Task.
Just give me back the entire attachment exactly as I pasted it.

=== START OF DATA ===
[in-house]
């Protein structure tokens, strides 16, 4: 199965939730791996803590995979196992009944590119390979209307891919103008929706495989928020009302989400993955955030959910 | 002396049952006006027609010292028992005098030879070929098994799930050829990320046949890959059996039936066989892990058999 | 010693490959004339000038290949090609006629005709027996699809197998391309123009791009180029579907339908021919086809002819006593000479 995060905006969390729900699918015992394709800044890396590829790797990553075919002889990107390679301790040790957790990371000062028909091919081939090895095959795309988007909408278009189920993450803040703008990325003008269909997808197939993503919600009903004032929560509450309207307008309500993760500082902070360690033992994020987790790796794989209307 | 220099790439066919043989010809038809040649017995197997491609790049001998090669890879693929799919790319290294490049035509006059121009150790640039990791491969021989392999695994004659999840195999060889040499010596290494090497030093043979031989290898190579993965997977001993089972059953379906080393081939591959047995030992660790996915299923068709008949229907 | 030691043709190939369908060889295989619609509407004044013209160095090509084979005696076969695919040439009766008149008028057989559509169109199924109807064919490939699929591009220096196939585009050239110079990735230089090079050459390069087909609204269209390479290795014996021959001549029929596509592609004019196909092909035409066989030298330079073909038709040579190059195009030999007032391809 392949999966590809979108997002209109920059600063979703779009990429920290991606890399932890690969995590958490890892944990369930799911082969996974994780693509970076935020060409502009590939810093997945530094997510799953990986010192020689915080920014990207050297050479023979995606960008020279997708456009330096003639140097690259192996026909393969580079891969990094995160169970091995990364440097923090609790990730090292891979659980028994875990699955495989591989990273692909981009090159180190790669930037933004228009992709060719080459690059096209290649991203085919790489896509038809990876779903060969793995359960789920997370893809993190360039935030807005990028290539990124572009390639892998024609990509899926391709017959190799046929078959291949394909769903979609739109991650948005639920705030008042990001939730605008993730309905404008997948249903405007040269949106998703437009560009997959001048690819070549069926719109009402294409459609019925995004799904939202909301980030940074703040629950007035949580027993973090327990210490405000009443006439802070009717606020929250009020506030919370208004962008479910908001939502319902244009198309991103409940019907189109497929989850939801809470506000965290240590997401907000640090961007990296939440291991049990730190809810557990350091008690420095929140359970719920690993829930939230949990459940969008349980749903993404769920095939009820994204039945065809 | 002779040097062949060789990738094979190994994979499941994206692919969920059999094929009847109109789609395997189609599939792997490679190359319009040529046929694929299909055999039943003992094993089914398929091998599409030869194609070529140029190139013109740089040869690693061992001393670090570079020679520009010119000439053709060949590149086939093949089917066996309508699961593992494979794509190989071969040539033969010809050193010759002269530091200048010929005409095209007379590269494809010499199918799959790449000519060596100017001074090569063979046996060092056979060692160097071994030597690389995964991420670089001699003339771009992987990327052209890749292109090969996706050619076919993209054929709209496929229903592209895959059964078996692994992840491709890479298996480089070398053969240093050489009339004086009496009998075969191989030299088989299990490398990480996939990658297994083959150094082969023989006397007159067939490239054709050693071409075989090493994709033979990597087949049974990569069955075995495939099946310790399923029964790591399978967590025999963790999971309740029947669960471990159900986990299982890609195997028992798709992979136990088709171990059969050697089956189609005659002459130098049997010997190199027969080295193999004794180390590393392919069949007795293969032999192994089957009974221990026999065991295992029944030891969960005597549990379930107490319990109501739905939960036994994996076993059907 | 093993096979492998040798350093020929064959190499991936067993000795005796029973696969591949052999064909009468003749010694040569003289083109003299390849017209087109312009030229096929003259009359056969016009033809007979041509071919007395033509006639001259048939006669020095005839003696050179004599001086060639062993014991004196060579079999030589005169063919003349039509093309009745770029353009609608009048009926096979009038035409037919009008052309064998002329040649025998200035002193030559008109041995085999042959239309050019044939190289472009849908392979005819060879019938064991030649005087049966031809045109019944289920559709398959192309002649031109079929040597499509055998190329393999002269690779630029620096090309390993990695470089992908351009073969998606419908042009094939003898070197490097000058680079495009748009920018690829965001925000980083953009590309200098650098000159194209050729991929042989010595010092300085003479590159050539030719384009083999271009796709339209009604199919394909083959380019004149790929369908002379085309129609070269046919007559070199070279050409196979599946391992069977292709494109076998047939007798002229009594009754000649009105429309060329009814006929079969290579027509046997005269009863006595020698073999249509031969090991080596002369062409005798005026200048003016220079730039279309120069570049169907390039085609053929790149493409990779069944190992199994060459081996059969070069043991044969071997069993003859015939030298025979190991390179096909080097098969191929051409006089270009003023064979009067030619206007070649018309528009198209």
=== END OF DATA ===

[in-house]
């Protein structure tokens, strides 16, 4: 199965939730791996803590995979196992009944590119390979209307891919103008929706495989928020009302989400993955955030959910 | 002396049952006006027609010292028992005098030879070929098994799930050829990320046949890959059996039936066989892990058999 | 010693490959004339000038290949090609006629005709027996699809197998391309123009791009180029579907339908021919086809002819006593000479 995060905006969390729900699918015992394709800044890396590829790797990553075919002889990107390679301790040790957790990371000062028909091919081939090895095959795309988007909408278009189920993450803040703008990325003008269909997808197939993503919600009903004032929560509450309207307008309500993760500082902070360690033992994020987790790796794989209307 | 220099790439066919043989010809038809040649017995197997491609790049001998090669890879693929799919790319290294490049035509006059121009150790640039990791491969021989392999695994004659999840195999060889040499010596290494090497030093043979031989290898190579993965997977001993089972059953379906080393081939591959047995030992660790996915299923068709008949229907 | 030691043709190939369908060889295989619609509407004044013209160095090509084979005696076969695919040439009766008149008028057989559509169109199924109807064919490939699929591009220096196939585009050239110079990735230089090079050459390069087909609204269209390479290795014996021959001549029929596509592609004019196909092909035409066989030298330079073909038709040579190059195009030999007032391809 392949999966590809979108997002209109920059600063979703779009990429920290991606890399932890690969995590958490890892944990369930799911082969996974994780693509970076935020060409502009590939810093997945530094997510799953990986010192020689915080920014990207050297050479023979995606960008020279997708456009330096003639140097690259192996026909393969580079891969990094995160169970091995990364440097923090609790990730090292891979659980028994875990699955495989591989990273692909981009090159180190790669930037933004228009992709060719080459690059096209290649991203085919790489896509038809990876779903060969793995359960789920997370893809993190360039935030807005990028290539990124572009390639892998024609990509899926391709017959190799046929078959291949394909769903979609739109991650948005639920705030008042990001939730605008993730309905404008997948249903405007040269949106998703437009560009997959001048690819070549069926719109009402294409459609019925995004799904939202909301980030940074703040629950007035949580027993973090327990210490405000009443006439802070009717606020929250009020506030919370208004962008479910908001939502319902244009198309991103409940019907189109497929989850939801809470506000965290240590997401907000640090961007990296939440291991049990730190809810557990350091008690420095929140359970719920690993829930939230949990459940969008349980749903993404769920095939009820994204039945065809 | 002779040097062949060789990738094979190994994979499941994206692919969920059999094929009847109109789609395997189609599939792997490679190359319009040529046929694929299909055999039943003992094993089914398929091998599409030869194609070529140029190139013109740089040869690693061992001393670090570079020679520009010119000439053709060949590149086939093949089917066996309508699961593992494979794509190989071969040539033969010809050193010759002269530091200048010929005409095209007379590269494809010499199918799959790449000519060596100017001074090569063979046996060092056979060692160097071994030597690389995964991420670089001699003339771009992987990327052209890749292109090969996706050619076919993209054929709209496929229903592209895959059964078996692994992840491709890479298996480089070398053969240093050489009339004086009496009998075969191989030299088989299990490398990480996939990658297994083959150094082969023989006397007159067939490239054709050693071409075989090493994709033979990597087949049974990569069955075995495939099946310790399923029964790591399978967590025999963790999971309740029947669960471990159900986990299982890609195997028992798709992979136990088709171990059969050697089956189609005659002459130098049997010997190199027969080295193999004794180390590393392919069949007795293969032999192994089957009974221990026999065991295992029944030891969960005597549990379930107490319990109501739905939960036994994996076993059907 | 093993096979492998040798350093020929064959190499991936067993000795005796029973696969591949052999064909009468003749010694040569003289083109003299390849017209087109312009030229096929003259009359056969016009033809007979041509071919007395033509006639001259048939006669020095005839003696050179004599001086060639062993014991004196060579079999030589005169063919003349039509093309009745770029353009609608009048009926096979009038035409037919009008052309064998002329040649025998200035002193030559008109041995085999042959239309050019044939190289472009849908392979005819060879019938064991030649005087049966031809045109019944289920559709398959192309002649031109079929040597499509055998190329393999002269690779630029620096090309390993990695470089992908351009073969998606419908042009094939003898070197490097000058680079495009748009920018690829965001925000980083953009590309200098650098000159194209050729991929042989010595010092300085003479590159050539030719384009083999271009796709339209009604199919394909083959380019004149790929369908002379085309129609070269046919007559070199070279050409196979599946391992069977292709494109076998047939007798002229009594009754000649009105429309060329009814006929079969290579027509046997005269009863006595020698073999249509031969090991080596002369062409005798005026200048003016220079730039279309120069570049169907390039085609053929790149493409990779069944190992199994060459081996059969070069043991044969071997069993003859015939030298025979190991390179096909080097098969191929051409006089270009003023064979009067030619206007070649018309528009198209």